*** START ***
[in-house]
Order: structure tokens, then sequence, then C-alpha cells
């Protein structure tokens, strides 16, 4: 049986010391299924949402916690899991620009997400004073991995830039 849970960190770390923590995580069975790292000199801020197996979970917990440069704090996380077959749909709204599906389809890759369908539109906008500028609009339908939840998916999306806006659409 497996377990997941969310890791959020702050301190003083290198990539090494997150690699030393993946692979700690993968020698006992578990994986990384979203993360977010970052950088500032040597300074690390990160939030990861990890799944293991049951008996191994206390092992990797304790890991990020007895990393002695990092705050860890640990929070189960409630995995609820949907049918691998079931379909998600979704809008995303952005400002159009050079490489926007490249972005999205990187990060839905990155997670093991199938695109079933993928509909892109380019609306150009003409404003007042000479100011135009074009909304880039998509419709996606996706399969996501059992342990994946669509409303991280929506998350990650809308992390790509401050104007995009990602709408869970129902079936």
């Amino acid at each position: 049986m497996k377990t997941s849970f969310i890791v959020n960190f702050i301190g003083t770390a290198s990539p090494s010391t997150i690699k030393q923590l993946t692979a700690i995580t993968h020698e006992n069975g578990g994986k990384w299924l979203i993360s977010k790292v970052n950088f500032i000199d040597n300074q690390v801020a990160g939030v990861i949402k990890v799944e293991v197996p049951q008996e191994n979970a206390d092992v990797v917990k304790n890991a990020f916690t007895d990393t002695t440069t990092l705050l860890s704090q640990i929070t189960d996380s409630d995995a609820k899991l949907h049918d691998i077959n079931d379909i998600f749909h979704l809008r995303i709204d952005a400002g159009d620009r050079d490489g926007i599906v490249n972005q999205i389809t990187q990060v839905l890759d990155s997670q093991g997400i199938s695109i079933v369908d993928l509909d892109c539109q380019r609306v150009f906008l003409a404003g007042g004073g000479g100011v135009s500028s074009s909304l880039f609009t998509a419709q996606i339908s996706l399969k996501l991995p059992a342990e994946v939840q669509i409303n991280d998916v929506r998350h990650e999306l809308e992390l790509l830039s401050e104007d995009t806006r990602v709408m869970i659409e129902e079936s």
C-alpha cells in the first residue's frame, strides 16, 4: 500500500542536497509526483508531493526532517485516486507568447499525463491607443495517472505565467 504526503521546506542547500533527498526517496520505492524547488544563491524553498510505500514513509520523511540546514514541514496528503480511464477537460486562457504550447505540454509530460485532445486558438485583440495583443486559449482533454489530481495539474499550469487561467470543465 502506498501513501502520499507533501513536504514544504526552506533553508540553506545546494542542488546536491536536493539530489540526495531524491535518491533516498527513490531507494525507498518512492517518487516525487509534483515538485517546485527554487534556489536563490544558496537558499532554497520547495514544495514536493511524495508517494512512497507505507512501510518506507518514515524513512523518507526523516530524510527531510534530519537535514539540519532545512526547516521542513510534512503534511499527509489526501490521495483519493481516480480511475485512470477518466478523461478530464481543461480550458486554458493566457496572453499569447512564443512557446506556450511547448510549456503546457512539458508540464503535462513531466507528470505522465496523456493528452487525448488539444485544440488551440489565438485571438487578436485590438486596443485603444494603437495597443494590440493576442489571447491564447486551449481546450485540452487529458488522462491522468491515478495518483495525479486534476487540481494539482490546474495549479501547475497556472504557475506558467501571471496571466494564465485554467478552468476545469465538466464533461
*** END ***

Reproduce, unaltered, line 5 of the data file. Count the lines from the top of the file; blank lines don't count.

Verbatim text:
C-alpha cells in the first residue's frame, strides 16, 4: 500500500542536497509526483508531493526532517485516486507568447499525463491607443495517472505565467 504526503521546506542547500533527498526517496520505492524547488544563491524553498510505500514513509520523511540546514514541514496528503480511464477537460486562457504550447505540454509530460485532445486558438485583440495583443486559449482533454489530481495539474499550469487561467470543465 502506498501513501502520499507533501513536504514544504526552506533553508540553506545546494542542488546536491536536493539530489540526495531524491535518491533516498527513490531507494525507498518512492517518487516525487509534483515538485517546485527554487534556489536563490544558496537558499532554497520547495514544495514536493511524495508517494512512497507505507512501510518506507518514515524513512523518507526523516530524510527531510534530519537535514539540519532545512526547516521542513510534512503534511499527509489526501490521495483519493481516480480511475485512470477518466478523461478530464481543461480550458486554458493566457496572453499569447512564443512557446506556450511547448510549456503546457512539458508540464503535462513531466507528470505522465496523456493528452487525448488539444485544440488551440489565438485571438487578436485590438486596443485603444494603437495597443494590440493576442489571447491564447486551449481546450485540452487529458488522462491522468491515478495518483495525479486534476487540481494539482490546474495549479501547475497556472504557475506558467501571471496571466494564465485554467478552468476545469465538466464533461